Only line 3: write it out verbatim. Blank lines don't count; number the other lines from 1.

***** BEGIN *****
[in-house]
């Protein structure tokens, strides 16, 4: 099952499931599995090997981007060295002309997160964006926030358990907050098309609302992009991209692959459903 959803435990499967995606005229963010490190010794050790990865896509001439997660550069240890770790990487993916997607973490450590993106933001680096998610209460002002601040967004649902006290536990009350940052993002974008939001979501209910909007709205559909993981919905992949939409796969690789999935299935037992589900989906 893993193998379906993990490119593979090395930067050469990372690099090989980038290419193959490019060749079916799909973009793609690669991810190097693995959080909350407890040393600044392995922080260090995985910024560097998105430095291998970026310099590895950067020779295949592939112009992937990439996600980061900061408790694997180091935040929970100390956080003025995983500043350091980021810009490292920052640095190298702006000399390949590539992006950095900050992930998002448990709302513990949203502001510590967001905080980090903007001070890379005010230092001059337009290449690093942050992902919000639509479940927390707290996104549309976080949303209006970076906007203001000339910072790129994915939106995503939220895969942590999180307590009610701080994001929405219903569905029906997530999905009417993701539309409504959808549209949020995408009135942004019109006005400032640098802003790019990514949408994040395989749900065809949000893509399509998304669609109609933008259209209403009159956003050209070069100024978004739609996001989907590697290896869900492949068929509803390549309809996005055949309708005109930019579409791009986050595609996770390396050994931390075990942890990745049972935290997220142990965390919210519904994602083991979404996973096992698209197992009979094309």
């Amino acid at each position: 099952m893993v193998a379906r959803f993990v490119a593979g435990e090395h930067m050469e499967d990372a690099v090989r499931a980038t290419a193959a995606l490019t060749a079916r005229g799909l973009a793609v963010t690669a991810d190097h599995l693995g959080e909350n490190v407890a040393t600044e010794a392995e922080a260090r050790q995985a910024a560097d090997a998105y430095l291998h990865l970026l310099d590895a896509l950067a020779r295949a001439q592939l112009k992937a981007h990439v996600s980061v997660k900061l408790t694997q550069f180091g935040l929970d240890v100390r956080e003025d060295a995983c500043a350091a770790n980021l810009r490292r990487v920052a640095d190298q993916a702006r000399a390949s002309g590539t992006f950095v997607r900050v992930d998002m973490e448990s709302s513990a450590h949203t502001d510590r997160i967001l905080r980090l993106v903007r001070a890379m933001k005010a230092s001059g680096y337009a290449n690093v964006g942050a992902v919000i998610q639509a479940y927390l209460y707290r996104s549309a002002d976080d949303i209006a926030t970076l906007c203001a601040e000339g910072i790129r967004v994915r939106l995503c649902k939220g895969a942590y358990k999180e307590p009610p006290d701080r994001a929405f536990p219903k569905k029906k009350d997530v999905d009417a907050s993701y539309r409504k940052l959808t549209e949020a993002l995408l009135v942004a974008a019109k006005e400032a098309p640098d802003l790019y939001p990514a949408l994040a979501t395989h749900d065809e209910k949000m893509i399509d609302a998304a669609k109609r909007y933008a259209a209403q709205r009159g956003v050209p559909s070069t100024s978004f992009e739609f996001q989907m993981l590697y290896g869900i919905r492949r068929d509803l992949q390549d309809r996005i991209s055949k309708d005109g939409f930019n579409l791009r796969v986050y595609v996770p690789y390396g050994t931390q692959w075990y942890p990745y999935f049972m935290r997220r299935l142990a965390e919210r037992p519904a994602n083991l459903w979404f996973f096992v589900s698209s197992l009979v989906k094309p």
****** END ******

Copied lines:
């Amino acid at each position: 099952m893993v193998a379906r959803f993990v490119a593979g435990e090395h930067m050469e499967d990372a690099v090989r499931a980038t290419a193959a995606l490019t060749a079916r005229g799909l973009a793609v963010t690669a991810d190097h599995l693995g959080e909350n490190v407890a040393t600044e010794a392995e922080a260090r050790q995985a910024a560097d090997a998105y430095l291998h990865l970026l310099d590895a896509l950067a020779r295949a001439q592939l112009k992937a981007h990439v996600s980061v997660k900061l408790t694997q550069f180091g935040l929970d240890v100390r956080e003025d060295a995983c500043a350091a770790n980021l810009r490292r990487v920052a640095d190298q993916a702006r000399a390949s002309g590539t992006f950095v997607r900050v992930d998002m973490e448990s709302s513990a450590h949203t502001d510590r997160i967001l905080r980090l993106v903007r001070a890379m933001k005010a230092s001059g680096y337009a290449n690093v964006g942050a992902v919000i998610q639509a479940y927390l209460y707290r996104s549309a002002d976080d949303i209006a926030t970076l906007c203001a601040e000339g910072i790129r967004v994915r939106l995503c649902k939220g895969a942590y358990k999180e307590p009610p006290d701080r994001a929405f536990p219903k569905k029906k009350d997530v999905d009417a907050s993701y539309r409504k940052l959808t549209e949020a993002l995408l009135v942004a974008a019109k006005e400032a098309p640098d802003l790019y939001p990514a949408l994040a979501t395989h749900d065809e209910k949000m893509i399509d609302a998304a669609k109609r909007y933008a259209a209403q709205r009159g956003v050209p559909s070069t100024s978004f992009e739609f996001q989907m993981l590697y290896g869900i919905r492949r068929d509803l992949q390549d309809r996005i991209s055949k309708d005109g939409f930019n579409l791009r796969v986050y595609v996770p690789y390396g050994t931390q692959w075990y942890p990745y999935f049972m935290r997220r299935l142990a965390e919210r037992p519904a994602n083991l459903w979404f996973f096992v589900s698209s197992l009979v989906k094309p």